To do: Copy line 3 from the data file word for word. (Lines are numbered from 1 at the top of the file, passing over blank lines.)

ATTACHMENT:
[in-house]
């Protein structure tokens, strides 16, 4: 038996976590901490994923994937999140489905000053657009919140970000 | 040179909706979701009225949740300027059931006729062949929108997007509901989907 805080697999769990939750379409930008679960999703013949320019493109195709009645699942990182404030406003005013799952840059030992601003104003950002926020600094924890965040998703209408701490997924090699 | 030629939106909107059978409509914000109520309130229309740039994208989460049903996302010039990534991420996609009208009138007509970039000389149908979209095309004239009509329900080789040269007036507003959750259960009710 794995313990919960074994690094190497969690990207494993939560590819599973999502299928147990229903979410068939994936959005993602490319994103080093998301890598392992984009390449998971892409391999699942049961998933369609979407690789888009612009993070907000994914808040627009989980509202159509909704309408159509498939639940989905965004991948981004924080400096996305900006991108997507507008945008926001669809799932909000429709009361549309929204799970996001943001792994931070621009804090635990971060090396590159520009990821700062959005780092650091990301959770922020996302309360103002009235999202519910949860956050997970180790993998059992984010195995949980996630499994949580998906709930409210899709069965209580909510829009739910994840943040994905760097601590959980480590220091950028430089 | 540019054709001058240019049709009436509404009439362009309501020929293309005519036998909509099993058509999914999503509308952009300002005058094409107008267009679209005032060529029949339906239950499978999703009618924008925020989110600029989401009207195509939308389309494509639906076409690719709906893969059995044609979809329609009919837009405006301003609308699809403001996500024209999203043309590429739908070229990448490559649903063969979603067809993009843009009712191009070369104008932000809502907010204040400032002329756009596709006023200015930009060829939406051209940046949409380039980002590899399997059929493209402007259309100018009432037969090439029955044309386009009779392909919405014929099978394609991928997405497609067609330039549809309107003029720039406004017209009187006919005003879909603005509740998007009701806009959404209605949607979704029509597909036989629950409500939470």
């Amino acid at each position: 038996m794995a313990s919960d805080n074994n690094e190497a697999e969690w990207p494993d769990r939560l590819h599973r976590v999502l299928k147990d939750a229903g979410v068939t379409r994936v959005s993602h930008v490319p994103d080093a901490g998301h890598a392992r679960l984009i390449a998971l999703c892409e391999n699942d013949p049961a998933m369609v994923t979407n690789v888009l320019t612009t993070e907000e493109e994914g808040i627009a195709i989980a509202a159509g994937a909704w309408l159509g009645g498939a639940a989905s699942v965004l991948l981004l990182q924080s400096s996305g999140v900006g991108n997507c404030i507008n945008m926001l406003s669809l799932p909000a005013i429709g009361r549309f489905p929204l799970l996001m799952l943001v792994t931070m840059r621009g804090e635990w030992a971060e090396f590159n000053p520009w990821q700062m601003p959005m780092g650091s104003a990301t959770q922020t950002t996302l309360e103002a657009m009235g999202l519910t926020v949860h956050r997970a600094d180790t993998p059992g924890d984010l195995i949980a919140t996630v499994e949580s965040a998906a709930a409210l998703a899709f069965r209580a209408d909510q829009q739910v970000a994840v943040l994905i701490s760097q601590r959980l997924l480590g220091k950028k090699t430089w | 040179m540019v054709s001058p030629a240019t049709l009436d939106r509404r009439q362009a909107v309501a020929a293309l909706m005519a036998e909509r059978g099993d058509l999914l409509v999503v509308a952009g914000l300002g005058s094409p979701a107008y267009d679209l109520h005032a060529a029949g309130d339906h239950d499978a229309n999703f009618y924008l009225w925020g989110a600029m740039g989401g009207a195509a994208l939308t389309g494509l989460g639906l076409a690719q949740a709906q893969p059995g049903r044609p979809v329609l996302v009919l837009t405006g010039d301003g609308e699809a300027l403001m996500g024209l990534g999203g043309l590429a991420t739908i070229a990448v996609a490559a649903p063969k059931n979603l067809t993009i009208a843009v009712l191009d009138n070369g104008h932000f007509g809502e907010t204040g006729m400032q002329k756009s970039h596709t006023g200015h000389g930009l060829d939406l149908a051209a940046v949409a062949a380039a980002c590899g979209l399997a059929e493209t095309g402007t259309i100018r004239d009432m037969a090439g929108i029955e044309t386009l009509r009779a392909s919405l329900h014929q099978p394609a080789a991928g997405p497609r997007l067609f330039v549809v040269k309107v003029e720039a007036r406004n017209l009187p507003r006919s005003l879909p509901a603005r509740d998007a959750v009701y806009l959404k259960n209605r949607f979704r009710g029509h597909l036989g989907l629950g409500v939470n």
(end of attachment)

């Amino acid at each position: 038996m794995a313990s919960d805080n074994n690094e190497a697999e969690w990207p494993d769990r939560l590819h599973r976590v999502l299928k147990d939750a229903g979410v068939t379409r994936v959005s993602h930008v490319p994103d080093a901490g998301h890598a392992r679960l984009i390449a998971l999703c892409e391999n699942d013949p049961a998933m369609v994923t979407n690789v888009l320019t612009t993070e907000e493109e994914g808040i627009a195709i989980a509202a159509g994937a909704w309408l159509g009645g498939a639940a989905s699942v965004l991948l981004l990182q924080s400096s996305g999140v900006g991108n997507c404030i507008n945008m926001l406003s669809l799932p909000a005013i429709g009361r549309f489905p929204l799970l996001m799952l943001v792994t931070m840059r621009g804090e635990w030992a971060e090396f590159n000053p520009w990821q700062m601003p959005m780092g650091s104003a990301t959770q922020t950002t996302l309360e103002a657009m009235g999202l519910t926020v949860h956050r997970a600094d180790t993998p059992g924890d984010l195995i949980a919140t996630v499994e949580s965040a998906a709930a409210l998703a899709f069965r209580a209408d909510q829009q739910v970000a994840v943040l994905i701490s760097q601590r959980l997924l480590g220091k950028k090699t430089w | 040179m540019v054709s001058p030629a240019t049709l009436d939106r509404r009439q362009a909107v309501a020929a293309l909706m005519a036998e909509r059978g099993d058509l999914l409509v999503v509308a952009g914000l300002g005058s094409p979701a107008y267009d679209l109520h005032a060529a029949g309130d339906h239950d499978a229309n999703f009618y924008l009225w925020g989110a600029m740039g989401g009207a195509a994208l939308t389309g494509l989460g639906l076409a690719q949740a709906q893969p059995g049903r044609p979809v329609l996302v009919l837009t405006g010039d301003g609308e699809a300027l403001m996500g024209l990534g999203g043309l590429a991420t739908i070229a990448v996609a490559a649903p063969k059931n979603l067809t993009i009208a843009v009712l191009d009138n070369g104008h932000f007509g809502e907010t204040g006729m400032q002329k756009s970039h596709t006023g200015h000389g930009l060829d939406l149908a051209a940046v949409a062949a380039a980002c590899g979209l399997a059929e493209t095309g402007t259309i100018r004239d009432m037969a090439g929108i029955e044309t386009l009509r009779a392909s919405l329900h014929q099978p394609a080789a991928g997405p497609r997007l067609f330039v549809v040269k309107v003029e720039a007036r406004n017209l009187p507003r006919s005003l879909p509901a603005r509740d998007a959750v009701y806009l959404k259960n209605r949607f979704r009710g029509h597909l036989g989907l629950g409500v939470n």